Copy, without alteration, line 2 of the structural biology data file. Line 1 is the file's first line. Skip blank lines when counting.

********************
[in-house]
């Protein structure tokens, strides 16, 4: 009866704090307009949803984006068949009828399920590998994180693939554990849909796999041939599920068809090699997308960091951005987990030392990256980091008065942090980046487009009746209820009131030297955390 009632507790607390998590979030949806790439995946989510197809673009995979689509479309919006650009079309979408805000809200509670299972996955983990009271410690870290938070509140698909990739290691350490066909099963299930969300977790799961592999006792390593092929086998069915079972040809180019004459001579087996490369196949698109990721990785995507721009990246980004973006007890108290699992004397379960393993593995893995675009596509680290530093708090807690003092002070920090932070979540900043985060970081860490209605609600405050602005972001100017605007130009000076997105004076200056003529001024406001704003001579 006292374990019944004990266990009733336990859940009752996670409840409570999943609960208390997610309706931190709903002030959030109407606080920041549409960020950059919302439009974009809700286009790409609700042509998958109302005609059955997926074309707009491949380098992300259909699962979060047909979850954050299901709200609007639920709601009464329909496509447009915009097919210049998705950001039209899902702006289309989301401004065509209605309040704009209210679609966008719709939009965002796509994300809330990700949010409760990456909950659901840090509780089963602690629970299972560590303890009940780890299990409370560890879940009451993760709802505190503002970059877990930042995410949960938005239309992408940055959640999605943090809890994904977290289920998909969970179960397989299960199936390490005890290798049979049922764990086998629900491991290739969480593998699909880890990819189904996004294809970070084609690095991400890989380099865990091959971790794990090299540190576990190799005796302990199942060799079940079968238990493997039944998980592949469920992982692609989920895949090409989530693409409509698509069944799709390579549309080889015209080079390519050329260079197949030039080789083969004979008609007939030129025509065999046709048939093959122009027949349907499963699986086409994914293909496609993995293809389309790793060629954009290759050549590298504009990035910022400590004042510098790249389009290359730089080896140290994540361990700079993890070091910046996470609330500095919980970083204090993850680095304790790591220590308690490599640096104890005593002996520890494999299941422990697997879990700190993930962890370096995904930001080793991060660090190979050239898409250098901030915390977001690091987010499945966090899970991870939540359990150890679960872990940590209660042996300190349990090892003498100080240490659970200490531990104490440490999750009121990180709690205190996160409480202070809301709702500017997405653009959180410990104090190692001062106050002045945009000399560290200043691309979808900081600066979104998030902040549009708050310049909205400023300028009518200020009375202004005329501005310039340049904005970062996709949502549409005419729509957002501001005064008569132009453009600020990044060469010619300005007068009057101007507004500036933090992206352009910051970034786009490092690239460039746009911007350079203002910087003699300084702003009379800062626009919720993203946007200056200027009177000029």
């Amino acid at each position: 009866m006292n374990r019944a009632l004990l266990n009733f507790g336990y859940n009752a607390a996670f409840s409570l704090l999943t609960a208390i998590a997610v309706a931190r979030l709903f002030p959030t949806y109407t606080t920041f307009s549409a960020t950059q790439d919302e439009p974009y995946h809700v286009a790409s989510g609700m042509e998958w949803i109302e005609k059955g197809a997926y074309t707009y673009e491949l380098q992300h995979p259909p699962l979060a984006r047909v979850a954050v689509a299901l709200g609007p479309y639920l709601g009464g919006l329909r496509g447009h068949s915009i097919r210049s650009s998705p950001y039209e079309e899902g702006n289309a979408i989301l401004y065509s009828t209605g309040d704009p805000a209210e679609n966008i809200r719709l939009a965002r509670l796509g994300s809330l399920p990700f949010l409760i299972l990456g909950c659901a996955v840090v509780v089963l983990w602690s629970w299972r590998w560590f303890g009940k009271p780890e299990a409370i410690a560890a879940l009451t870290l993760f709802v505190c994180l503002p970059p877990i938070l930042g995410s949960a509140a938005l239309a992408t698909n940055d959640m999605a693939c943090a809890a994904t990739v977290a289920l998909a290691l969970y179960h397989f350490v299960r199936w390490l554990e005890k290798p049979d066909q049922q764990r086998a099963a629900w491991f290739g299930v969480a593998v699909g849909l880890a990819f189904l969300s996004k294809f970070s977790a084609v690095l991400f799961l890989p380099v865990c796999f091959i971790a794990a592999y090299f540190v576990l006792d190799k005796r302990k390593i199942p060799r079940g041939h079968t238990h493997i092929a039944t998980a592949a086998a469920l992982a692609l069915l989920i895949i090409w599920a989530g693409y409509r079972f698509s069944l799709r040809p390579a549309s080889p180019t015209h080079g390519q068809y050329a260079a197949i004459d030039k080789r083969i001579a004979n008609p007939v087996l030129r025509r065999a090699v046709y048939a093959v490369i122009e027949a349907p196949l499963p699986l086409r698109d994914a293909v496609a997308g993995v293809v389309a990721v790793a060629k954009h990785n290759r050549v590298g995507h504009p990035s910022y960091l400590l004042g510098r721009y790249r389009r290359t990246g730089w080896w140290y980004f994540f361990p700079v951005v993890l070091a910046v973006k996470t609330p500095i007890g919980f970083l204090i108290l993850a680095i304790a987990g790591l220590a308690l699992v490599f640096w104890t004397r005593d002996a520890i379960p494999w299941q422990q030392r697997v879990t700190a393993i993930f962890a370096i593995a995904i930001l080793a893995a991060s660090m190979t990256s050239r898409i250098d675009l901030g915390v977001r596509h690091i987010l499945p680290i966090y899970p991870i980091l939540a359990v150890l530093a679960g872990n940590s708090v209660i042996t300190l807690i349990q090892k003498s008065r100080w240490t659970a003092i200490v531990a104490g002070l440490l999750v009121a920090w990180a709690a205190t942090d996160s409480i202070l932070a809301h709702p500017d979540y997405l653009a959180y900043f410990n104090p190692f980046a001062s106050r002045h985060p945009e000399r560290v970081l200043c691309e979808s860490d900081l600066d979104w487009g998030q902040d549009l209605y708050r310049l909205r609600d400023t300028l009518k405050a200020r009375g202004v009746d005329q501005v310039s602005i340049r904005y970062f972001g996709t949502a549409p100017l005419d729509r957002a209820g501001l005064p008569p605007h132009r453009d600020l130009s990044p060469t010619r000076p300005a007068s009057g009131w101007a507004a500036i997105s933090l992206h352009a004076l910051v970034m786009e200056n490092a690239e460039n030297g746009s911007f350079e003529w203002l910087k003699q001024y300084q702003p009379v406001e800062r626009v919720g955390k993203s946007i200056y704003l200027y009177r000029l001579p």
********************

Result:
């Protein structure tokens, strides 16, 4: 009866704090307009949803984006068949009828399920590998994180693939554990849909796999041939599920068809090699997308960091951005987990030392990256980091008065942090980046487009009746209820009131030297955390 009632507790607390998590979030949806790439995946989510197809673009995979689509479309919006650009079309979408805000809200509670299972996955983990009271410690870290938070509140698909990739290691350490066909099963299930969300977790799961592999006792390593092929086998069915079972040809180019004459001579087996490369196949698109990721990785995507721009990246980004973006007890108290699992004397379960393993593995893995675009596509680290530093708090807690003092002070920090932070979540900043985060970081860490209605609600405050602005972001100017605007130009000076997105004076200056003529001024406001704003001579 006292374990019944004990266990009733336990859940009752996670409840409570999943609960208390997610309706931190709903002030959030109407606080920041549409960020950059919302439009974009809700286009790409609700042509998958109302005609059955997926074309707009491949380098992300259909699962979060047909979850954050299901709200609007639920709601009464329909496509447009915009097919210049998705950001039209899902702006289309989301401004065509209605309040704009209210679609966008719709939009965002796509994300809330990700949010409760990456909950659901840090509780089963602690629970299972560590303890009940780890299990409370560890879940009451993760709802505190503002970059877990930042995410949960938005239309992408940055959640999605943090809890994904977290289920998909969970179960397989299960199936390490005890290798049979049922764990086998629900491991290739969480593998699909880890990819189904996004294809970070084609690095991400890989380099865990091959971790794990090299540190576990190799005796302990199942060799079940079968238990493997039944998980592949469920992982692609989920895949090409989530693409409509698509069944799709390579549309080889015209080079390519050329260079197949030039080789083969004979008609007939030129025509065999046709048939093959122009027949349907499963699986086409994914293909496609993995293809389309790793060629954009290759050549590298504009990035910022400590004042510098790249389009290359730089080896140290994540361990700079993890070091910046996470609330500095919980970083204090993850680095304790790591220590308690490599640096104890005593002996520890494999299941422990697997879990700190993930962890370096995904930001080793991060660090190979050239898409250098901030915390977001690091987010499945966090899970991870939540359990150890679960872990940590209660042996300190349990090892003498100080240490659970200490531990104490440490999750009121990180709690205190996160409480202070809301709702500017997405653009959180410990104090190692001062106050002045945009000399560290200043691309979808900081600066979104998030902040549009708050310049909205400023300028009518200020009375202004005329501005310039340049904005970062996709949502549409005419729509957002501001005064008569132009453009600020990044060469010619300005007068009057101007507004500036933090992206352009910051970034786009490092690239460039746009911007350079203002910087003699300084702003009379800062626009919720993203946007200056200027009177000029």